“Right now it’s my favorite because it’s here, it’s Vegas, and I have so many people to thank. They know they helped me, and they know who they are, and it just all started with mom and dad taking me to the racetrack right here at the Bullring in Las Vegas.”

The Busch family got to celebrate more than one win over the weekend.

The night before Kurt’s Vegas breakthrough, a third generation racer got his first taste of victory.

Kyle and Samantha Busch’s son, Brexton, won his first karting race and celebrated with his parents in Victory Lane.

“It’s so much fun to watch him and just to see his excitement and how much he enjoys going to the race track and being with is friends,” Kyle Busch said after his sixth-place finish Sunday. “It’s three generations worth, I guess. My dad (Tom) did it, myself and Kurt and now him. It’s pretty fun to just be out there. My dad is kind of the truck driver, the team manager, the crew chief, the lead mechanic and all that stuff on his kart.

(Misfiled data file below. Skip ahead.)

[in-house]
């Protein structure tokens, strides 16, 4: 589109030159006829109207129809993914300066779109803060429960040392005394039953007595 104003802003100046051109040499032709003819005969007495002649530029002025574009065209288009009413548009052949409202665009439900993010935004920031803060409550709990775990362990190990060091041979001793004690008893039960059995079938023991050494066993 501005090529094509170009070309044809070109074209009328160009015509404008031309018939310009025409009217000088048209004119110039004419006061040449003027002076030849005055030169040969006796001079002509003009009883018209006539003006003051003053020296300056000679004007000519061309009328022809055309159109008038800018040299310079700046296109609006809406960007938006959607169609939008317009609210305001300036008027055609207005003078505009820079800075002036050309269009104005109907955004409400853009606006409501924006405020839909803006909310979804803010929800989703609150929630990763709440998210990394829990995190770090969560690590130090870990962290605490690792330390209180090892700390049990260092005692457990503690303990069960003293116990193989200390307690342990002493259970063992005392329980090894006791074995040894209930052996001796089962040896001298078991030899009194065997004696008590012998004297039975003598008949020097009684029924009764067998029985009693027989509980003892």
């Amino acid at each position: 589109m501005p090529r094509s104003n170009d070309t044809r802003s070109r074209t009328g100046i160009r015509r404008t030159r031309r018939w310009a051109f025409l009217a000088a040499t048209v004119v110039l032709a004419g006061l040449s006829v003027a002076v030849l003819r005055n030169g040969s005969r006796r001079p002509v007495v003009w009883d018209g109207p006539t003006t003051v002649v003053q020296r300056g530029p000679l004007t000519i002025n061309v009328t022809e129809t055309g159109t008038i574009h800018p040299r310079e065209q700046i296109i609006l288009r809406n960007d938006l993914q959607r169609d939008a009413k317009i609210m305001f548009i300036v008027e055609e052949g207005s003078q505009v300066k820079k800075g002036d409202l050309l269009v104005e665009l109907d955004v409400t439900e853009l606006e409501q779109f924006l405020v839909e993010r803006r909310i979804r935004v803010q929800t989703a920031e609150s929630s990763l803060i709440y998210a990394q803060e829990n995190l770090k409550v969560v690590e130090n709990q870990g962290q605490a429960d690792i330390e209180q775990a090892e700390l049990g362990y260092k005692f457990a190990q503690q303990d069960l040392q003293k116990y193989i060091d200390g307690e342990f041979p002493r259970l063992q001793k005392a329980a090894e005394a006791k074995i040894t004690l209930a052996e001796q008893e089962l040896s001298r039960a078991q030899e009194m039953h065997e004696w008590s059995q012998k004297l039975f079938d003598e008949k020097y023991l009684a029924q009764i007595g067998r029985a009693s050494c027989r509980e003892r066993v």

“He’s got a big task at hand in order to get it all ready to go and get us to the race track every week. It’s been fun to see (Brexton) and to see how excited he was when he was able to win and beat the other competition that was out there and to see his joy. I told him, ‘Whatever that feeling is, whatever you’re feeling, however that sits in you, that’s feasible, that’s possible a lot more often than just one time. So don’t rest on just getting one, we gotta go out there and fight for more.'”

Kurt Busch wasn’t there for his nephew’s win, but he got all the details from his sister-in-law as they flew to Las Vegas.

“It definitely felt like a generational shift was happening,” he said. “But maybe not. Maybe not. This old guy has still got it going on.”